With the impending split of U.S. Cyber Command and the National Security Agency, the focus will shift from personnel and staffing to infrastructure and tools. Under current law, one of the requirements set forth in the 2017 National Defense Authorization Act calls for – among other things prior to a split – the chairman of the Joint Chiefs of Staff and the secretary of defense to certify that the capabilities of Cyber Command and the NSA won't be degraded if they split off.
Currently, CYBERCOM, which was stood up in 2009, is co-located with the NSA — a decision that made sense at the time of CYBERCOM's inception to rely on the infrastructure and rich cyber talent resident within the NSA.
However, the two perform different roles: The NSA is an intelligence-gathering organization focused on national-level security as well as a combatant command support organization; CYBERCOM performs war-fighting tasks.
In September 2016 under the Obama administration, there were three issues under discussion surrounding the split, explained Phil Quade, former director of the NSA Cyber Task Force, in an interview.
The first was a prioritization schema so CYBERCOM could prioritize its needs of the NSA, and so the NSA could consider those by weighing them against the needs of other combatant commands or civilian agencies it supports.
The second was that the NSA needed greater capacity, Quade said, under the guise of: If the government (or CYBERCOM) is going to be on the offensive, there must be improved intelligence to underpin that.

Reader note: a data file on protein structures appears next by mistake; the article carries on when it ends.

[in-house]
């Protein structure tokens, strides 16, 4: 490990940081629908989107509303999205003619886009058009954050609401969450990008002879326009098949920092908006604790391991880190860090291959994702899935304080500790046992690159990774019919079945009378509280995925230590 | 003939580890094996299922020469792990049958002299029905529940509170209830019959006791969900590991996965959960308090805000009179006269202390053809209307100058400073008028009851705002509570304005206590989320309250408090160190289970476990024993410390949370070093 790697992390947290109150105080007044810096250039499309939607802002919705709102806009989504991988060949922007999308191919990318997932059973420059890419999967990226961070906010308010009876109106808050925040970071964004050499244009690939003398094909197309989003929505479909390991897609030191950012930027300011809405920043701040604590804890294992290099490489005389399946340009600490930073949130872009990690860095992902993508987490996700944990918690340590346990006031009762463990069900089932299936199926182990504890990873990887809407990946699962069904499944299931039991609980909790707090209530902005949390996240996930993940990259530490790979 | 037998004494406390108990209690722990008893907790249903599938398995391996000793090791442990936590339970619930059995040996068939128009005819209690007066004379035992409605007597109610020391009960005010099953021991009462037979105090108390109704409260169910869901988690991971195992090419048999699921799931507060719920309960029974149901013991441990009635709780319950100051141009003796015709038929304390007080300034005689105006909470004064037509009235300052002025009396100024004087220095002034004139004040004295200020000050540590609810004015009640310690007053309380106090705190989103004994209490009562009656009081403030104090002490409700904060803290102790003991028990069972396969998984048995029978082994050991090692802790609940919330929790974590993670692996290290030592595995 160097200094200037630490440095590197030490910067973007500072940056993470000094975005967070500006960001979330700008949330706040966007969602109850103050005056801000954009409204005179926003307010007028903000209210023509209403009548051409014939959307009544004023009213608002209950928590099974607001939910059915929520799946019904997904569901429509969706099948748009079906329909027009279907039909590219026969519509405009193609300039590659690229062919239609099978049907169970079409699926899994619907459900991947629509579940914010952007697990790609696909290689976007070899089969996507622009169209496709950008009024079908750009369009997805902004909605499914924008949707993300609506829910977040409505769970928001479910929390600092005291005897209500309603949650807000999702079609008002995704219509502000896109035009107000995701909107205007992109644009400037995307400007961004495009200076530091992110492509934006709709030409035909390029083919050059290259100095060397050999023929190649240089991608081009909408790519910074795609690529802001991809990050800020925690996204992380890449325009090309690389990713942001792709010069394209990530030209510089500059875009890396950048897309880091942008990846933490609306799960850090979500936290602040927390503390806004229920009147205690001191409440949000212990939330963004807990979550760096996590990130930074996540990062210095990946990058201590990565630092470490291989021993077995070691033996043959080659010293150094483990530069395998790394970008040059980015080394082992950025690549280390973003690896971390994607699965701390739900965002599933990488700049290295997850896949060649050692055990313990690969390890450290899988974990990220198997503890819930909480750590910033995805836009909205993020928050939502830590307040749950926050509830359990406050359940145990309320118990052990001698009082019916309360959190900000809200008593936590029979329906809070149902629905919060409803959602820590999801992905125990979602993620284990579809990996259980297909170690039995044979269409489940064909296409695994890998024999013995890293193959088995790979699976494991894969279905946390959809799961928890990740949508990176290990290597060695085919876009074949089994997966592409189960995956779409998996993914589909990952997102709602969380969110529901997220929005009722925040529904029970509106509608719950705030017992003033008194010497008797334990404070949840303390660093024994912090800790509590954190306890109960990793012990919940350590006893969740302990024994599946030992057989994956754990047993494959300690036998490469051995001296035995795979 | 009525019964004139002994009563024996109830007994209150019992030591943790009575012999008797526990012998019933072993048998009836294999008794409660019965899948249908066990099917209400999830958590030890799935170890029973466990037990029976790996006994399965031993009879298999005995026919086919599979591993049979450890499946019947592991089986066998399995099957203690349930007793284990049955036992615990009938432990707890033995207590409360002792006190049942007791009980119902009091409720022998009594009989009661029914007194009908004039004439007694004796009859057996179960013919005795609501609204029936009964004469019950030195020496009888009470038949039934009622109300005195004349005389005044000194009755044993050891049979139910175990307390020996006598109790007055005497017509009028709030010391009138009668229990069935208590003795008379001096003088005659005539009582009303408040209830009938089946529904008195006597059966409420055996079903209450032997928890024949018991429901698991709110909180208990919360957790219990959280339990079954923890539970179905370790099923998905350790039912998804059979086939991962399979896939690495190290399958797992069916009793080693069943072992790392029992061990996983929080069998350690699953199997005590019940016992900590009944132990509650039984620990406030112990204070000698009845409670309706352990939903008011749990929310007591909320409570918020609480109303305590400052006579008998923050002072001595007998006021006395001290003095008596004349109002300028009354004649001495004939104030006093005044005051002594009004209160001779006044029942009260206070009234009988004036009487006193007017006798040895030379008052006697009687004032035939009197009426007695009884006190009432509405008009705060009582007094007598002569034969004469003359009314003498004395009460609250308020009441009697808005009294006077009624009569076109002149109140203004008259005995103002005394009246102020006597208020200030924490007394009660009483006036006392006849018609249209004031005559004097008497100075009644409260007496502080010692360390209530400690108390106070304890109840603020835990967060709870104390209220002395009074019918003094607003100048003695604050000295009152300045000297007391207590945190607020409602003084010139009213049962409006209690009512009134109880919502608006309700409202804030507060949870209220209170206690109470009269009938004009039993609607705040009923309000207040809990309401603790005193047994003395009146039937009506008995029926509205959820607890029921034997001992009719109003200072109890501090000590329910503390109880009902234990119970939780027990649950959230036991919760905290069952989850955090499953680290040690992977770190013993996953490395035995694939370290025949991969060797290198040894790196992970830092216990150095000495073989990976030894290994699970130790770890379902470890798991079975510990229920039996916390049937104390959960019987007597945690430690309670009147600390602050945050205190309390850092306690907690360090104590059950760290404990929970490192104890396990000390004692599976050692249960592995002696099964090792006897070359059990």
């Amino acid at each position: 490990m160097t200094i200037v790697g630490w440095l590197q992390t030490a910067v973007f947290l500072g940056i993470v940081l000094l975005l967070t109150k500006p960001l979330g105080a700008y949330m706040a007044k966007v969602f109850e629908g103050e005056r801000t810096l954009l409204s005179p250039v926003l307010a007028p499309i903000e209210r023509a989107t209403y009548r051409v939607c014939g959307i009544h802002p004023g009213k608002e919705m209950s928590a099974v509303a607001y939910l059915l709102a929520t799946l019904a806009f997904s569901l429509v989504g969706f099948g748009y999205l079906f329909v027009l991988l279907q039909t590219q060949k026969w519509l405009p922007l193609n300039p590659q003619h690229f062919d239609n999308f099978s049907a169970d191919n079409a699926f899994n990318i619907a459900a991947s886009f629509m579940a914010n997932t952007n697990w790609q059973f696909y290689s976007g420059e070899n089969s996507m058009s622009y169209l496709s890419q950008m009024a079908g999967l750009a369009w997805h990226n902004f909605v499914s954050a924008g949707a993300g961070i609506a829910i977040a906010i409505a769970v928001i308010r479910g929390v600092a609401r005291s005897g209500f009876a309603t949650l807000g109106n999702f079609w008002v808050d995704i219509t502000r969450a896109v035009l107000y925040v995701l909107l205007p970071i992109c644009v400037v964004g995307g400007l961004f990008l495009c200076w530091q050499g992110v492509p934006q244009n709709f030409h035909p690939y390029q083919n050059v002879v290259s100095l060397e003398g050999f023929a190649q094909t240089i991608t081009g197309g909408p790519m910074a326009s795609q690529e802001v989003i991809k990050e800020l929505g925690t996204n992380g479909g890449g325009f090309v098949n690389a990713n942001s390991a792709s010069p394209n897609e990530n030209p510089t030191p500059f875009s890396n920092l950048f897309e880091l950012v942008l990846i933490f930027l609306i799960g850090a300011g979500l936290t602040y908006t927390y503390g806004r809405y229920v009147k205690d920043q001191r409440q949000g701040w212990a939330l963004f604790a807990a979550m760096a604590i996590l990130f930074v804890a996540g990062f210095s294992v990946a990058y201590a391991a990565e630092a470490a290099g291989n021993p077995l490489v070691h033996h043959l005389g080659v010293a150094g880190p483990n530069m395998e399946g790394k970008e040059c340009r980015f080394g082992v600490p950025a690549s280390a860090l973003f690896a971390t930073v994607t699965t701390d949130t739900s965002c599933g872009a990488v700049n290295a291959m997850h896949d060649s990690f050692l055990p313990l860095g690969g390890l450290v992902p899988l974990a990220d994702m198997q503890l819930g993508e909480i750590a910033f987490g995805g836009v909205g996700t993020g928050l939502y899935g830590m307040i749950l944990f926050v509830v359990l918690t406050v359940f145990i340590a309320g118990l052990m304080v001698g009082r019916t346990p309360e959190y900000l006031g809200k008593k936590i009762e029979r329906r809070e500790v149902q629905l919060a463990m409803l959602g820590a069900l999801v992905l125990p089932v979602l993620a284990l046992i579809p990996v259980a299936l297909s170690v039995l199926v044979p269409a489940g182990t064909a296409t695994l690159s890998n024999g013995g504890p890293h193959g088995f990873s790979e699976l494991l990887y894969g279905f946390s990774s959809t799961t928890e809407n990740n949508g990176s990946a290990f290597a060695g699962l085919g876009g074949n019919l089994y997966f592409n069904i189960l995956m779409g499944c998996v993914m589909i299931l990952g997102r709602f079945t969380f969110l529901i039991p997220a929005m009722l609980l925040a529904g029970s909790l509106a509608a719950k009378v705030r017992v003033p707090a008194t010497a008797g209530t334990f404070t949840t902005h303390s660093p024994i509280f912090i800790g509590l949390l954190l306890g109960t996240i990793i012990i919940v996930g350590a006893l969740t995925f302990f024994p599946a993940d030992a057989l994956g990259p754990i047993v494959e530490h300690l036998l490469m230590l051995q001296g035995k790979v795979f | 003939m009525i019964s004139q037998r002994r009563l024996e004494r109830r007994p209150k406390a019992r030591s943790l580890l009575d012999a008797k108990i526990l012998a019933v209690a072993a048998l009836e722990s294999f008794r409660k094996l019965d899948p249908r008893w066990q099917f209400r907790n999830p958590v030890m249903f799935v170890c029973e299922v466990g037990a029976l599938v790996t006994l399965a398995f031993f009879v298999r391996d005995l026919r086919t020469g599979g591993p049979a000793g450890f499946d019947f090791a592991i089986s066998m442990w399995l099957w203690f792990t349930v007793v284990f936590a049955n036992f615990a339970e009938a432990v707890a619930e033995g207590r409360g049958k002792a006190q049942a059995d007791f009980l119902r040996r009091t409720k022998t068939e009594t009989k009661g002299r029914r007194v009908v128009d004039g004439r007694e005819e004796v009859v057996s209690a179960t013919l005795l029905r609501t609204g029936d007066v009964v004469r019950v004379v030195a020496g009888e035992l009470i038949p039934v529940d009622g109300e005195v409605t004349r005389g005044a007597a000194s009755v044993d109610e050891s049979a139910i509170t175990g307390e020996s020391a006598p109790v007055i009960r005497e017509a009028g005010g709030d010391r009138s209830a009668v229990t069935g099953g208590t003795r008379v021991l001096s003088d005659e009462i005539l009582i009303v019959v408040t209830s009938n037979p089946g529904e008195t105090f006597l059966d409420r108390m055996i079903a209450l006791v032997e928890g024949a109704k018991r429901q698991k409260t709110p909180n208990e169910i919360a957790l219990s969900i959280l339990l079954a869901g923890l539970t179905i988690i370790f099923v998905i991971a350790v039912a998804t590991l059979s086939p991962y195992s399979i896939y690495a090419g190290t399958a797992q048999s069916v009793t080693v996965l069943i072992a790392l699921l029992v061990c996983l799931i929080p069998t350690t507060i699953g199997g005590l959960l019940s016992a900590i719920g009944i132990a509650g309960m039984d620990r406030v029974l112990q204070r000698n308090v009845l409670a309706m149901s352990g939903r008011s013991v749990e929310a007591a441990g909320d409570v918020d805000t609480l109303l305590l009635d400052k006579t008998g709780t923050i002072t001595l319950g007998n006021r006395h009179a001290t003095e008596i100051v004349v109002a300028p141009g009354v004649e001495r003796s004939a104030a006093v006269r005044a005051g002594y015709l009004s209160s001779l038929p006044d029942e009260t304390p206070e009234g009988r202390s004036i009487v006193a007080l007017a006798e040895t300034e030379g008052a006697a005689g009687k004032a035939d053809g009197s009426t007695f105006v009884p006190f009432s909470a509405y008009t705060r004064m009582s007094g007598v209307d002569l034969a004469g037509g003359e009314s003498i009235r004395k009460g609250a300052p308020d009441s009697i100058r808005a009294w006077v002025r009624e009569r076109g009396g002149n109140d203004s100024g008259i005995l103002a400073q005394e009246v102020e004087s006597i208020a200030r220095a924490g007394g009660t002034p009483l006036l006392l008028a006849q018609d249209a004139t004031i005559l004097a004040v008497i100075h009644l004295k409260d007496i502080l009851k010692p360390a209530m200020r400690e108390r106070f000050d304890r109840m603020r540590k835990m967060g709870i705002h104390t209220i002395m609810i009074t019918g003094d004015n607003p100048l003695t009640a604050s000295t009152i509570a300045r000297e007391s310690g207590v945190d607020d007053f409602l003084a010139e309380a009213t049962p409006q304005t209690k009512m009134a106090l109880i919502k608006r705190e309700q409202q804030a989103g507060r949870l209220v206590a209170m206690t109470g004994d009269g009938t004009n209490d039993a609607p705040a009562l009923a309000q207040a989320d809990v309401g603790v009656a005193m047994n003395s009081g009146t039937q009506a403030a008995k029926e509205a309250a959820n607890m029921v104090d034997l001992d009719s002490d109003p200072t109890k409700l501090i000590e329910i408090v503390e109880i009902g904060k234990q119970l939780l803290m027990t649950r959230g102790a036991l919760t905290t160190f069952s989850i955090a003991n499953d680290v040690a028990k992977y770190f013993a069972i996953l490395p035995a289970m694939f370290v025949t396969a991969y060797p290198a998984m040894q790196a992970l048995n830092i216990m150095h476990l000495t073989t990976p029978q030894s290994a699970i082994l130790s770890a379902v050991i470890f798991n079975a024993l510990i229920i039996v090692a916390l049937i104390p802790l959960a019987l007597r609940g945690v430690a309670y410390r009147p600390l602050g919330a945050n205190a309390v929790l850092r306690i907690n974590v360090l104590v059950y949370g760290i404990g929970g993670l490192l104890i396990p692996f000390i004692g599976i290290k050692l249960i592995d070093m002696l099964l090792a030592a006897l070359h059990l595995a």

Lastly, Quade said CYBERCOM needs a better indigenous capability to act on the offensive. "If you're constantly trying to repurpose intelligence tools, you're going to have a fundamental equity decision. So there needed to be more of a split between intelligence tool[s] and attack tools," he said.
"As far as the Cyber Command-NSA split, we intend to make this a split that actually gains more unity of effort from a broader constituency, too, from other elements that are also engaged in that counter-cyberthreat," Secretary of Defense Jim Mattis told Congress in June.
"I'm on record as saying that my recommendation to this process is … the right answer in the long term is to separate the two," Adm. Michael Rogers, who leads both CYBERCOM and the NSA, told lawmakers in early May. "They'll still remain closely aligned because Cyber Command and NSA will still continue to work in the same battle space in many ways, so to speak. It will still be a unique relationship."
Rogers also noted there's a series of steps needed to make sure each organization — as it shifts from the structure originally created — is optimized to continue to achieve successful outcomes while acknowledging there are some factors that need to be addressed, particularly on the side of CYBERCOM.
Part II will examine the infrastructure that U.S. Cyber Command needs separate from the NSA.